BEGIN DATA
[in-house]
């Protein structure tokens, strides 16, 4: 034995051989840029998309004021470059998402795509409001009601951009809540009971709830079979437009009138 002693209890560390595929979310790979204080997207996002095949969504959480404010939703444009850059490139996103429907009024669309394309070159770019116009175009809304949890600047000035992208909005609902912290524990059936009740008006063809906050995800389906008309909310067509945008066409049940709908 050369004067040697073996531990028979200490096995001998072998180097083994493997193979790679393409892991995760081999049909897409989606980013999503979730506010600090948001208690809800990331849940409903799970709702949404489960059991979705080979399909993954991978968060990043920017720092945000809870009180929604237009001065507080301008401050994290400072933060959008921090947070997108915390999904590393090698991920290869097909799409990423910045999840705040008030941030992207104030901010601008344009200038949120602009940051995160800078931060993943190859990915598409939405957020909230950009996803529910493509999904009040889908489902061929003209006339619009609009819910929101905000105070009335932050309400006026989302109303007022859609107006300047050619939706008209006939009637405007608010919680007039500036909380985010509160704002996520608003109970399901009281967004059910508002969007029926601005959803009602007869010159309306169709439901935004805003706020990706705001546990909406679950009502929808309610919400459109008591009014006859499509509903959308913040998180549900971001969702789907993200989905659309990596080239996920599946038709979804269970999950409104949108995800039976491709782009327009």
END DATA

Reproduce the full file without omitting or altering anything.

[in-house]
């Protein structure tokens, strides 16, 4: 034995051989840029998309004021470059998402795509409001009601951009809540009971709830079979437009009138 002693209890560390595929979310790979204080997207996002095949969504959480404010939703444009850059490139996103429907009024669309394309070159770019116009175009809304949890600047000035992208909005609902912290524990059936009740008006063809906050995800389906008309909310067509945008066409049940709908 050369004067040697073996531990028979200490096995001998072998180097083994493997193979790679393409892991995760081999049909897409989606980013999503979730506010600090948001208690809800990331849940409903799970709702949404489960059991979705080979399909993954991978968060990043920017720092945000809870009180929604237009001065507080301008401050994290400072933060959008921090947070997108915390999904590393090698991920290869097909799409990423910045999840705040008030941030992207104030901010601008344009200038949120602009940051995160800078931060993943190859990915598409939405957020909230950009996803529910493509999904009040889908489902061929003209006339619009609009819910929101905000105070009335932050309400006026989302109303007022859609107006300047050619939706008209006939009637405007608010919680007039500036909380985010509160704002996520608003109970399901009281967004059910508002969007029926601005959803009602007869010159309306169709439901935004805003706020990706705001546990909406679950009502929808309610919400459109008591009014006859499509509903959308913040998180549900971001969702789907993200989905659309990596080239996920599946038709979804269970999950409104949108995800039976491709782009327009």